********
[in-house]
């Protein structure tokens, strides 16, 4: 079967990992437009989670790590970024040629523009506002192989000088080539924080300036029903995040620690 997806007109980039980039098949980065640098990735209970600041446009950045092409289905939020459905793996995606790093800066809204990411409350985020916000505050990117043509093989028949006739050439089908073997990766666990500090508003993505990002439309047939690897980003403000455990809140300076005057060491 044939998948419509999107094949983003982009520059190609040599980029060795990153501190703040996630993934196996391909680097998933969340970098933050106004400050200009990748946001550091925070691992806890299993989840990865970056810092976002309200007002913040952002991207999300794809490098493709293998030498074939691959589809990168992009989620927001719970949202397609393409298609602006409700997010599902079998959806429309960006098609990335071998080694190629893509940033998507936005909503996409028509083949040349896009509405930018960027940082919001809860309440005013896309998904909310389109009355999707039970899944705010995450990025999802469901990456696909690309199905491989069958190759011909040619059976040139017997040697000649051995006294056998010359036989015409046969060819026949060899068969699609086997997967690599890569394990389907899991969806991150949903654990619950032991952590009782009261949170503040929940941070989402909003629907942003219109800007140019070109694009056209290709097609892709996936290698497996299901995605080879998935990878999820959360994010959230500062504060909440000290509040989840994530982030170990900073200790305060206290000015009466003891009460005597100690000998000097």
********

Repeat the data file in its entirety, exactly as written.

[in-house]
């Protein structure tokens, strides 16, 4: 079967990992437009989670790590970024040629523009506002192989000088080539924080300036029903995040620690 997806007109980039980039098949980065640098990735209970600041446009950045092409289905939020459905793996995606790093800066809204990411409350985020916000505050990117043509093989028949006739050439089908073997990766666990500090508003993505990002439309047939690897980003403000455990809140300076005057060491 044939998948419509999107094949983003982009520059190609040599980029060795990153501190703040996630993934196996391909680097998933969340970098933050106004400050200009990748946001550091925070691992806890299993989840990865970056810092976002309200007002913040952002991207999300794809490098493709293998030498074939691959589809990168992009989620927001719970949202397609393409298609602006409700997010599902079998959806429309960006098609990335071998080694190629893509940033998507936005909503996409028509083949040349896009509405930018960027940082919001809860309440005013896309998904909310389109009355999707039970899944705010995450990025999802469901990456696909690309199905491989069958190759011909040619059976040139017997040697000649051995006294056998010359036989015409046969060819026949060899068969699609086997997967690599890569394990389907899991969806991150949903654990619950032991952590009782009261949170503040929940941070989402909003629907942003219109800007140019070109694009056209290709097609892709996936290698497996299901995605080879998935990878999820959360994010959230500062504060909440000290509040989840994530982030170990900073200790305060206290000015009466003891009460005597100690000998000097």